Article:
From May 2018 some of our customers who are working age, that experience a change to their circumstances, may be required to apply for a new benefit called Universal Credit.
If you are not sure what it is all about or whether it will affect you, go to our Frequently Asked Questions below and follow the links that apply to you
Universal Credit is a new in and out of work benefit that will eventually replace the following benefits;
Income related job seekers Allowance, Income related Employment and Support Allowance, Income Support, Housing Benefit and Child and Working Tax credits.
Because it replaces all of these benefits it is open to people in a wide range of situations; in work, looking for work, unable to work through sickness or caring responsibilities.
Anyone who made a new claim for any of the six ‘legacy benefits’ that Universal Credit is replacing has to claim Universal Credit instead. Full Universal Credit rules will apply to them and stops any claims to those ‘legacy benefits’.
If you have a change of circumstances which means a claim for another ‘legacy benefit’, you will normally have to claim Universal Credit instead and any legacy benefits will stop however there are some exceptions e.g. If you have 3 or more children, you will need to make a claim as normal for the ‘legacy benefits’ you are eligible for (this is for an interim period, Universal Credit plan to incorporate those with 3 or more children into their system in 2019).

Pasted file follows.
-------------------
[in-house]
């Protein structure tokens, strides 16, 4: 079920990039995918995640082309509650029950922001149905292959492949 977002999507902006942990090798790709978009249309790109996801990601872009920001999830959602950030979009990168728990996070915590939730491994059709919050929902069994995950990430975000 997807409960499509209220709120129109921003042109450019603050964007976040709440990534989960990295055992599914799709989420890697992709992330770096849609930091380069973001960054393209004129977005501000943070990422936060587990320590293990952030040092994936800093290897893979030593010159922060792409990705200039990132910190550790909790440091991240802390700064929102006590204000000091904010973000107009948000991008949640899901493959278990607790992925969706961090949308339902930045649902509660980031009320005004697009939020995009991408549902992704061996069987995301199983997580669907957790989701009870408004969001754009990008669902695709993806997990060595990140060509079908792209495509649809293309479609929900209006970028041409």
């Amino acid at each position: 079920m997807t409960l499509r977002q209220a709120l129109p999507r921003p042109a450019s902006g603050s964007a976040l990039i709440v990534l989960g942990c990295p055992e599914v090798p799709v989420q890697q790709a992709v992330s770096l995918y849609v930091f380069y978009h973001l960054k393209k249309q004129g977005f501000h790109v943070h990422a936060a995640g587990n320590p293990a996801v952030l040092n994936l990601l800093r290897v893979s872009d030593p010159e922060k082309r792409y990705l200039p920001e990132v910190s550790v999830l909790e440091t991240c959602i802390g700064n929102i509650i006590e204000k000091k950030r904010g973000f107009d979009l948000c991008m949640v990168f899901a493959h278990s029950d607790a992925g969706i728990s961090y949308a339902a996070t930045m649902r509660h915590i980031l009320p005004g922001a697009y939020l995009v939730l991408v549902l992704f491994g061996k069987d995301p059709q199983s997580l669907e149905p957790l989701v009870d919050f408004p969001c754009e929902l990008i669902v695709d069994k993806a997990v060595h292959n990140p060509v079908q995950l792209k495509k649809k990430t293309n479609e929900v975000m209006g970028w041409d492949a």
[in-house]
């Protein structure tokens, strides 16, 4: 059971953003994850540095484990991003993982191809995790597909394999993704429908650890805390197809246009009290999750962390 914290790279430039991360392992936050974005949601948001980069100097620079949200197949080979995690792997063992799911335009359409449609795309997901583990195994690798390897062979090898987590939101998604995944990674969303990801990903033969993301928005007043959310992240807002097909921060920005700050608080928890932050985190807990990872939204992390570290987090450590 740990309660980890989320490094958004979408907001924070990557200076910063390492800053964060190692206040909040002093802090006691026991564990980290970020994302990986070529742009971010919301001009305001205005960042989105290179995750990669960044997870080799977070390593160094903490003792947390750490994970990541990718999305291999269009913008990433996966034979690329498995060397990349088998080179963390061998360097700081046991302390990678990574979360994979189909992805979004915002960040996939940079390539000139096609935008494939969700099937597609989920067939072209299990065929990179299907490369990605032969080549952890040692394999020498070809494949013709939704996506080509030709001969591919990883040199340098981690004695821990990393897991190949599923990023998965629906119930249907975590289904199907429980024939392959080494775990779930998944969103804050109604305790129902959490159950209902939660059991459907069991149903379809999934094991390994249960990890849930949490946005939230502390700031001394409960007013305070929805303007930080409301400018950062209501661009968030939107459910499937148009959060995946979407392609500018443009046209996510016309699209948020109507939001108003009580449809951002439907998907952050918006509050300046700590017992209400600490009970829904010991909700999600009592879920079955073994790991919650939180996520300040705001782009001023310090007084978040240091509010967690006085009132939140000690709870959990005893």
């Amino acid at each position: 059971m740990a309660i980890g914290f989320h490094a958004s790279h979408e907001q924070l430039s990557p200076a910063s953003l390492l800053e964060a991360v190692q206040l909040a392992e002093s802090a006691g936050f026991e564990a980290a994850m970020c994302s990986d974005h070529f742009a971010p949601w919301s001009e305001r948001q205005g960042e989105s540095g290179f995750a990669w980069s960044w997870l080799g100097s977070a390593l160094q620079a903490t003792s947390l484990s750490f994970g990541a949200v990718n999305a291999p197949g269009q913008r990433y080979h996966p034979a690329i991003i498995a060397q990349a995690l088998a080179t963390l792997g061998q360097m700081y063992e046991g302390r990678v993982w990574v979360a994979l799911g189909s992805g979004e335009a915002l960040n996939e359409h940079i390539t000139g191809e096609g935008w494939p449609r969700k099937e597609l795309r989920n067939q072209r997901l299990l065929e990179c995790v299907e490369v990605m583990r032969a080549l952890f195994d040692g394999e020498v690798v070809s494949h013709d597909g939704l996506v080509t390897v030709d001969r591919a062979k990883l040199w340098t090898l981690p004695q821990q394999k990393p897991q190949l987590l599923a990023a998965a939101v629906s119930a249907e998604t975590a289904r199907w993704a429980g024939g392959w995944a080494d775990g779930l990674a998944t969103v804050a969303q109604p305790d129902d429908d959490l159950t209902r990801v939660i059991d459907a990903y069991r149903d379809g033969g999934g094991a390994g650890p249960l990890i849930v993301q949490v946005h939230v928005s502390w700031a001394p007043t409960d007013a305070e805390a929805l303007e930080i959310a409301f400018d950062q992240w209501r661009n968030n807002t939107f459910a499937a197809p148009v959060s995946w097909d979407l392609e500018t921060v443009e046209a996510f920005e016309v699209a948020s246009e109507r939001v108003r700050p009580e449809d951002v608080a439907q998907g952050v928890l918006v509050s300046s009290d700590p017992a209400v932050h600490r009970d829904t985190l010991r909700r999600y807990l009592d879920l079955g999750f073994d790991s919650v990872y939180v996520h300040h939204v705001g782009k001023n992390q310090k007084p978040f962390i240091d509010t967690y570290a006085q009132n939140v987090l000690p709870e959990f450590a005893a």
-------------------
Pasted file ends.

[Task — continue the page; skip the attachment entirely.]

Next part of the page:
Eventually by 2022 everyone who is of working age and was claiming any of the above benefits will be in receipt of Universal Credit.
Universal Credit is paid monthly in arrears to your bank account. In some cases this can mean a wait of up to five weeks for your money and you will need to plan for this now.
You will need a bank account, e-mail address and access to the internet, as all applications are made online. There are many places where you can access the internet and get support if you don’t have access at home.
It is important to start planning now and ask yourself: How will I manage, if I have to wait for a Universal Credit payment for up to five weeks? If you rent your home from us we would like to know you have applied for Universal Credit so we can support you through the process.
As long as you prove you have a rent liability by providing a rent statement or tenancy agreement, your housing costs (formally housing benefit) will be included in your Universal Credit payment to your bank account. See next question about paying your rent.
You do! It’s important that you ensure you pay your rent from your Universal Credit as your housing costs (formally housing benefit) will be included in your monthly payment. Contact us and we can chat through the different payment options with you, as not paying your rent will put your home at risk.
Online by following this link
Universal Credit is a means-tested benefit so how much you are entitled to depend on your own personal circumstances and your income (and savings).
Yes! The DWP will work out and decide if they require you to be available for and looking for more hours and/or better pay; this will depend on your circumstances.
There is no limit to the number of hours you can work a week if you get Universal Credit. Your payment will reduce gradually as you earn more. You will not lose all your benefits at once if you are on a low income.
Workers with childcare costs may be entitled to some help towards these (up to 85% of the childcare costs). You can find out more about this by using the Universal Credit Website.
Please remember that advice and support is available from us.